‘The Babylonians identify [Sirius] as part of a constellation which they describe as a bow and arrow. The Chinese independently described a bow and arrow in the sky, but they used different stars for their construction. For them, Sirius is part of the image at which the arrow is shooting; and curiously, the image at which that arrow is shooting is a dog. In Western tradition, Sirius is part of the constellation Canis Major, the Big Dog. It is remarkable that the same images—dogs, bows and arrows—occur in the cosmographies of different cultures; after all, if you look at the sky, you see only points of light on a dark field. … [This can be taken] as an indication that the astronomical myths of China and Mesopotamia derive from a common origin.’18
Historians Giorgio de Santillana and Hertha von Dechend have also noted that the Orion motif is ‘common to the spheres of Mesopotamia, Egypt and China.’ Further, ‘there is strong circumstantial evidence of this bow and arrow in Mexico also: the bow of the Chichimeca, the Dog-people.’19 Orion with modifications was also recognized in ancient Iran and India,20 but modification is what one would expect for diffusing legends. Orion was also familiar to the ancient Norwegians,21 and Old Norse rock art depicted Orion.22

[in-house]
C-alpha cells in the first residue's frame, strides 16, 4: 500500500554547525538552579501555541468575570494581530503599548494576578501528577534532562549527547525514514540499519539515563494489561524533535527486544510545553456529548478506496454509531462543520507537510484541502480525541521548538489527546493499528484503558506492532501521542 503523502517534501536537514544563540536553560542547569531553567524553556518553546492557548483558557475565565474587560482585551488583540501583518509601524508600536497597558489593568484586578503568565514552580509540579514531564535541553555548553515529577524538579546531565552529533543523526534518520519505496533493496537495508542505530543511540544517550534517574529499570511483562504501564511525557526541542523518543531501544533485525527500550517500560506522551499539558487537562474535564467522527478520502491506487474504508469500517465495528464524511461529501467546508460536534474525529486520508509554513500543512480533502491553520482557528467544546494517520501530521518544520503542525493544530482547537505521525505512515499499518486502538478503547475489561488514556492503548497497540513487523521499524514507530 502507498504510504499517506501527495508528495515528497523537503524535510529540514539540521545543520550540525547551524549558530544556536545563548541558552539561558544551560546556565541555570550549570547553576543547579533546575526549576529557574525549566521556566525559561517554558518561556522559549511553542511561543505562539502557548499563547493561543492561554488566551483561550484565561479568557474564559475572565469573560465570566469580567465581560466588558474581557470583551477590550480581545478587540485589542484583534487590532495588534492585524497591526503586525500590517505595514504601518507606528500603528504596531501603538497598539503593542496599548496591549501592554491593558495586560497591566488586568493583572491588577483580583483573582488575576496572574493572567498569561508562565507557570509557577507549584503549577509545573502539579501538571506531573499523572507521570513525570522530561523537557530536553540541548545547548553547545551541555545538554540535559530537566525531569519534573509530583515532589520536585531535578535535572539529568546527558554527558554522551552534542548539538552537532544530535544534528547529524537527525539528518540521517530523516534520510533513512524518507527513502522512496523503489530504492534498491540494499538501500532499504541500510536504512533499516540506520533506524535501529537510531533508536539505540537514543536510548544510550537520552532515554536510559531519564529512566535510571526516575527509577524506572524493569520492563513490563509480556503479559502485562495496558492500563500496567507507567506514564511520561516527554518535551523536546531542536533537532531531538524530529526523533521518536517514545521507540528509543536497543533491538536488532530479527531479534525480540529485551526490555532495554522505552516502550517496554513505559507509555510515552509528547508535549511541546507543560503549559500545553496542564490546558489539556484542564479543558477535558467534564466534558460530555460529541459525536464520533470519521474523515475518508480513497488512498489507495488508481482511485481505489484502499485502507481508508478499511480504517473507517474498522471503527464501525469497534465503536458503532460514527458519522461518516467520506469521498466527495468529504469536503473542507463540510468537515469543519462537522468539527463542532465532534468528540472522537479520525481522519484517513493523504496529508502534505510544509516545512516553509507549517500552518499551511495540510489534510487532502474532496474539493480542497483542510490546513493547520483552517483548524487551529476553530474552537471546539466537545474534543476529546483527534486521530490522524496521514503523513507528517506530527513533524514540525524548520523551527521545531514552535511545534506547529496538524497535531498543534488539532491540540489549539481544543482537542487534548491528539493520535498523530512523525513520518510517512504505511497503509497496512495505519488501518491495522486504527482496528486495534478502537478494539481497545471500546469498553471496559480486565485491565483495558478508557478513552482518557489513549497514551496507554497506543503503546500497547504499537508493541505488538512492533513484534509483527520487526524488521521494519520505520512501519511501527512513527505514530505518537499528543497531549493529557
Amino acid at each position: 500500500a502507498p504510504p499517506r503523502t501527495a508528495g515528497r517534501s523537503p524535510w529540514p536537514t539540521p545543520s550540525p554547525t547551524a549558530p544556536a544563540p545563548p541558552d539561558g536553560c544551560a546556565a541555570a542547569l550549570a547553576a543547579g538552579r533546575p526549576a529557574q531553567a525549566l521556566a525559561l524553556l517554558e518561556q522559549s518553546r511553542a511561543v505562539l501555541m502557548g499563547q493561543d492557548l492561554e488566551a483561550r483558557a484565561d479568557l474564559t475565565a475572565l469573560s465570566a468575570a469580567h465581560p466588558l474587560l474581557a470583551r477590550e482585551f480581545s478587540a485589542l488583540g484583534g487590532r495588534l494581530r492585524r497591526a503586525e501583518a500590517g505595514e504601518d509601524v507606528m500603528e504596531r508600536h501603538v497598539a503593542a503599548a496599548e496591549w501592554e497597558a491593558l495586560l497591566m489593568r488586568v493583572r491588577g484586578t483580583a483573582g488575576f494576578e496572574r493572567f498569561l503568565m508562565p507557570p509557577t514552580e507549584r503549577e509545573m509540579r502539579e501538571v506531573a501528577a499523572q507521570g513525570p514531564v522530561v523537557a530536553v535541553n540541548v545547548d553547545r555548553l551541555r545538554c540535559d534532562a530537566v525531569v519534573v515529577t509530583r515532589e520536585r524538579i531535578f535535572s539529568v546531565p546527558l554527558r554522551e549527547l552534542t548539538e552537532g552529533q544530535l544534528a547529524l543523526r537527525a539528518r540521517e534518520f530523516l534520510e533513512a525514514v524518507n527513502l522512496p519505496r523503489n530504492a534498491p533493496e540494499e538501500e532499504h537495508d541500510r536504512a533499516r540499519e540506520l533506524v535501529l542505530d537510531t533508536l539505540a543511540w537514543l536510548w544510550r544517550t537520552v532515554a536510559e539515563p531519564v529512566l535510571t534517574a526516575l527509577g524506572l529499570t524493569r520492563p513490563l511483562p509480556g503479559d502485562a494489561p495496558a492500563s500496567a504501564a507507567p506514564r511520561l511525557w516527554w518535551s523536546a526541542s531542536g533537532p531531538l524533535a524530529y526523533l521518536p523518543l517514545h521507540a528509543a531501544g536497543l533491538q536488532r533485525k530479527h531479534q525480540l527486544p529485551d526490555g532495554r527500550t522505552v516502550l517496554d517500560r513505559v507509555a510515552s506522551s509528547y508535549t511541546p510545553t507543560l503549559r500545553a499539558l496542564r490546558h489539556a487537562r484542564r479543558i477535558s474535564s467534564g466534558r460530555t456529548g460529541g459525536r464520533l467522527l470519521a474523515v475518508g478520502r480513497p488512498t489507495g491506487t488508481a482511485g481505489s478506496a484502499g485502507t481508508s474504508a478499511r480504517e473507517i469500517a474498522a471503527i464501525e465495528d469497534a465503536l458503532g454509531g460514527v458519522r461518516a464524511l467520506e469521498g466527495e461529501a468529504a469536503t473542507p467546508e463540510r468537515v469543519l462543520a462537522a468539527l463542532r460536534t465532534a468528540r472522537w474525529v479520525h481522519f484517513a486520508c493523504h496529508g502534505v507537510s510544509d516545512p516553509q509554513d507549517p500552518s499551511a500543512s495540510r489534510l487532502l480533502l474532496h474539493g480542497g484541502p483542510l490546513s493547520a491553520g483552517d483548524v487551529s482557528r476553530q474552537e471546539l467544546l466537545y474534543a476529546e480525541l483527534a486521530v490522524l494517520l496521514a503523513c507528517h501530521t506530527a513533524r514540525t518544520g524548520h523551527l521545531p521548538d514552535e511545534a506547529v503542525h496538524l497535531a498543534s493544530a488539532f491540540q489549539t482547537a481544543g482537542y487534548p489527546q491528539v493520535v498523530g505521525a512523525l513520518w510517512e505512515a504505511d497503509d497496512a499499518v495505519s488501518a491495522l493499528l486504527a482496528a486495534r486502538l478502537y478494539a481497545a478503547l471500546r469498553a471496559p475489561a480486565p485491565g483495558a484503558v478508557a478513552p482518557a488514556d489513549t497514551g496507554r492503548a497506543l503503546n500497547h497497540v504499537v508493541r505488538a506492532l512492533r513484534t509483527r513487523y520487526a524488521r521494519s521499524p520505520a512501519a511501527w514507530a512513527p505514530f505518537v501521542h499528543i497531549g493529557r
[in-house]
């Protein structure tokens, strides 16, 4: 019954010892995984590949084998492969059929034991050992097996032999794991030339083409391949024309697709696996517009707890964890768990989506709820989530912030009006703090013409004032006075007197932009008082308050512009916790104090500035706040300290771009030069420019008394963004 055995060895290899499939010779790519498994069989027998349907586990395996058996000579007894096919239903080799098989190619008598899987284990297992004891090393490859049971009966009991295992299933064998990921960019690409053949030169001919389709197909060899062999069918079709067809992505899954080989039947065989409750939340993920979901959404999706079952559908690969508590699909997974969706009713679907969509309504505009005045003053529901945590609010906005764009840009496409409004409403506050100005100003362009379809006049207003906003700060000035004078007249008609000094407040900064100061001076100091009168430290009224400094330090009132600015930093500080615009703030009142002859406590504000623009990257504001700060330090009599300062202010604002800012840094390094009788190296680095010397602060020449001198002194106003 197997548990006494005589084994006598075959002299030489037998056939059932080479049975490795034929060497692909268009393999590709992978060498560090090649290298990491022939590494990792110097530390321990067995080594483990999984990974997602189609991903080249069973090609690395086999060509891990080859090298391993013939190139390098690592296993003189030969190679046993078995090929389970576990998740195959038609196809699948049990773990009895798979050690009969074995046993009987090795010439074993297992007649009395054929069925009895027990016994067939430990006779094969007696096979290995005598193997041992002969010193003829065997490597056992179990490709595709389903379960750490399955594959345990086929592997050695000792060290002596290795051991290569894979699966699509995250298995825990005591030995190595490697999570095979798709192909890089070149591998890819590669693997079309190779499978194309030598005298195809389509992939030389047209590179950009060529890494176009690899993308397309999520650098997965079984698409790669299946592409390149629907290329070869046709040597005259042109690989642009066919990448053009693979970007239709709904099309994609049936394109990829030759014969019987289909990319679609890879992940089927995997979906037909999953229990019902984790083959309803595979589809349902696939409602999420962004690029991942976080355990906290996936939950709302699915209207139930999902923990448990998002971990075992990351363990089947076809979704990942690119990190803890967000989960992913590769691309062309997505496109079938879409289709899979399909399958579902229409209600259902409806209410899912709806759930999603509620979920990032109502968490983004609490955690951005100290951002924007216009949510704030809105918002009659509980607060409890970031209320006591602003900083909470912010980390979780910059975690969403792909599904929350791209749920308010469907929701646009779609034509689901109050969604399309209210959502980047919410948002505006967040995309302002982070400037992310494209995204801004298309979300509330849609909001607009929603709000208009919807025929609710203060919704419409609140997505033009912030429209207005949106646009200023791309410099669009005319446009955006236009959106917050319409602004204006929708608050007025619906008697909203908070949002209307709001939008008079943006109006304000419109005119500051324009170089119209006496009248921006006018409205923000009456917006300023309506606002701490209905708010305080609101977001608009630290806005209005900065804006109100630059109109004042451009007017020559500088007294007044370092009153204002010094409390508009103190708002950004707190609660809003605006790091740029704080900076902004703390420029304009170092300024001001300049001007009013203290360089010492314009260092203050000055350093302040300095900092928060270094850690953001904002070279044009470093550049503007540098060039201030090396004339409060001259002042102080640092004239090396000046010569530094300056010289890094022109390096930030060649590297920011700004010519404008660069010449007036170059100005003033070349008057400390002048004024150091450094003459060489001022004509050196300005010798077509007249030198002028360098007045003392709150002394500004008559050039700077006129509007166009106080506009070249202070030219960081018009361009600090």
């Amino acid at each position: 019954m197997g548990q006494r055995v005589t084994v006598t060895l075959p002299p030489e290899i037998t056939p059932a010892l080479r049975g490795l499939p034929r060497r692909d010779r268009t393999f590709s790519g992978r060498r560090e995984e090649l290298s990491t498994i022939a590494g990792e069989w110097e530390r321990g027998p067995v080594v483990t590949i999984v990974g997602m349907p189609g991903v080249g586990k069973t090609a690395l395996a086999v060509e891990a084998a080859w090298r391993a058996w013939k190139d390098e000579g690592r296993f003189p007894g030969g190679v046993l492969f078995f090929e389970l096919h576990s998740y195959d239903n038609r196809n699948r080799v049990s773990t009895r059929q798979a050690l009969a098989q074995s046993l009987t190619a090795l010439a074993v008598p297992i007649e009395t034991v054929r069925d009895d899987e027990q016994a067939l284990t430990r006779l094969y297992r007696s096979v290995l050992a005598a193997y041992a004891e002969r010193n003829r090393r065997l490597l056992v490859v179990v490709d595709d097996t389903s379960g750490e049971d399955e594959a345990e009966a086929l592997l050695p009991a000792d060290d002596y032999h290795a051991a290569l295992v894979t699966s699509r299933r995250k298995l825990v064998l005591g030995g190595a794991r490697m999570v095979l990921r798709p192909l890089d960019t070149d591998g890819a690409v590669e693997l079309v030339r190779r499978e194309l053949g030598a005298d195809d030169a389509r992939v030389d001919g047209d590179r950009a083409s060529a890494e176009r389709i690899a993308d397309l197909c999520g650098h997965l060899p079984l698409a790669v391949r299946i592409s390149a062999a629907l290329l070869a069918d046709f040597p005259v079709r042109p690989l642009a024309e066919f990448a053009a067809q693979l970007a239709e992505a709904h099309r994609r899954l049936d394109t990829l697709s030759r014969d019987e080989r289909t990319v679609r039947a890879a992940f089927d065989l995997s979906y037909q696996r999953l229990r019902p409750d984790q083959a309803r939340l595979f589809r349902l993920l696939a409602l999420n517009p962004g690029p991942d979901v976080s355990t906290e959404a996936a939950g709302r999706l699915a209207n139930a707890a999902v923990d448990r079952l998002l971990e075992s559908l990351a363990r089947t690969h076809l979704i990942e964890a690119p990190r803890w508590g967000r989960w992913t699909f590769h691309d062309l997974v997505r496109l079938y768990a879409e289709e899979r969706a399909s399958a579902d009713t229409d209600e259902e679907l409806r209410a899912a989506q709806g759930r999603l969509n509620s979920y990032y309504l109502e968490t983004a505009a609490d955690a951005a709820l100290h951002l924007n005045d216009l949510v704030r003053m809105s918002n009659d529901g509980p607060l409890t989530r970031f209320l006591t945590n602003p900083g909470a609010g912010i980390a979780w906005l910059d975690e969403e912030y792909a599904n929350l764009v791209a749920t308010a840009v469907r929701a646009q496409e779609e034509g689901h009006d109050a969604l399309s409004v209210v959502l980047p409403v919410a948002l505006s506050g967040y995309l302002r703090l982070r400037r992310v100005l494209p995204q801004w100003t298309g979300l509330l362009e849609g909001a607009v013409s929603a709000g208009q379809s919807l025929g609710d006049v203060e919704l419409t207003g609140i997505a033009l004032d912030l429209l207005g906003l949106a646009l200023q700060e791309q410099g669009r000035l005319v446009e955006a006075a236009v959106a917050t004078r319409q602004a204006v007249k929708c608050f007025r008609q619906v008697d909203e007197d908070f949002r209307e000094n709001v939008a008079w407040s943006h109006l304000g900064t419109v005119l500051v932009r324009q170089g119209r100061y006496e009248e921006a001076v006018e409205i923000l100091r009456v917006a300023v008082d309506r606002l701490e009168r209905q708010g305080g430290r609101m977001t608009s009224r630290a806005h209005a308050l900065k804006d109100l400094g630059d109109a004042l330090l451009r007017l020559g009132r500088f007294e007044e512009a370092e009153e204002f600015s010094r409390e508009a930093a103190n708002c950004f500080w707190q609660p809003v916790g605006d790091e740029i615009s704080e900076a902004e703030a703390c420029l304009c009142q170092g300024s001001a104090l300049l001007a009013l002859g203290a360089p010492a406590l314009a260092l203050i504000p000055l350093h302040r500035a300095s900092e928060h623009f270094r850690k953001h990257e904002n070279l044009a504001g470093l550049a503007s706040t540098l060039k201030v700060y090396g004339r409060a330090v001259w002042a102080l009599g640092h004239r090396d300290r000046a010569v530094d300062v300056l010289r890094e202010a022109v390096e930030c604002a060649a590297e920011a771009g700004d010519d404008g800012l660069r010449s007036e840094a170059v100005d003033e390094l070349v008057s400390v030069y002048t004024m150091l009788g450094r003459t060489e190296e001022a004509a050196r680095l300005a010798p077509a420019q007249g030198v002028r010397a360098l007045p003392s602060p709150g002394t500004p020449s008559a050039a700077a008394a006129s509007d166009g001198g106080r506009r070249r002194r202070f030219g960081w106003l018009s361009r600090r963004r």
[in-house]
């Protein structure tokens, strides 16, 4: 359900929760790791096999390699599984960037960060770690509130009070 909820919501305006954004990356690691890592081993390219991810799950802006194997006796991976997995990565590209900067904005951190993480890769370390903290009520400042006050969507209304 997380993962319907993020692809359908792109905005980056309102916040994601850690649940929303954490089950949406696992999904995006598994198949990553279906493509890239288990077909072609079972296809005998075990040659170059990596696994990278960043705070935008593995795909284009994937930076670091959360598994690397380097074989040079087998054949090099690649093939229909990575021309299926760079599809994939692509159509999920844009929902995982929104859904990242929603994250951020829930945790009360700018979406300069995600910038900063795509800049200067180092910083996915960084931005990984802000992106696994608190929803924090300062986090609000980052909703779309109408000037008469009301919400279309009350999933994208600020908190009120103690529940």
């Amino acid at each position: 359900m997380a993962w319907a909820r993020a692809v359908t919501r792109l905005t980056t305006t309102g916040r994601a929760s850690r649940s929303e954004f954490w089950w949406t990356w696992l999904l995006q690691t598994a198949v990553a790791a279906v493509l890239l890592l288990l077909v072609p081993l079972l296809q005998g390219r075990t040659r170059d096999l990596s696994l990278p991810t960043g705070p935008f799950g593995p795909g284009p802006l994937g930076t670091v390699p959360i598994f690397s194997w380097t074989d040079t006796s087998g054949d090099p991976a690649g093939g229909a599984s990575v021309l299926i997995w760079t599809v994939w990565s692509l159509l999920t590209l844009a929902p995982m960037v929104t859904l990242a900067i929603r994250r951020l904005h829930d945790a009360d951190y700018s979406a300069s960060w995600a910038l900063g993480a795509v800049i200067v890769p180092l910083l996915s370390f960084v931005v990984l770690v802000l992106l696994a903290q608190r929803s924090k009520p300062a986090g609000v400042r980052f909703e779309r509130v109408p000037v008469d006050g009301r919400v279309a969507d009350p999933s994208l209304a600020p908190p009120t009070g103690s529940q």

The Pleiades were another constellation known worldwide in ancient times, even among Australian aborigines: ‘In Aboriginal mythology there are many stories of the Pleiades: they are given female attributes and are known as seven sisters. In this there is a pronounced similarity to legends from all over the world.’23 But the Pleiades’ renown is not due to their prominence in the heavens: ‘Those stars are apparently only six’, with the seventh so dim at times so as to be unseen,
‘ … yet all the world over, among civilized and savage races, in Europe, in India, China, Japan, America, and Africa, this diminutive group is not merely regarded as seven stars, but what is still more surprising, as “The Seven Stars,” though the far brighter seven stars of the Great Bear might seem to deserve the title.’24
The Great Bear was also known worldwide in antiquity: ‘The star group in Ursa Major was seen as a bear in Europe, Asia, North America, and even ancient Egypt, where there are no bears … the bear identification may go all the way back to ice-age Euro-Asia, from where it spread.’25 Significantly, ‘ice-age Euro-Asia’ would have been the location of Babel, and would have existed at the time indicated by biblical chronology for Babel.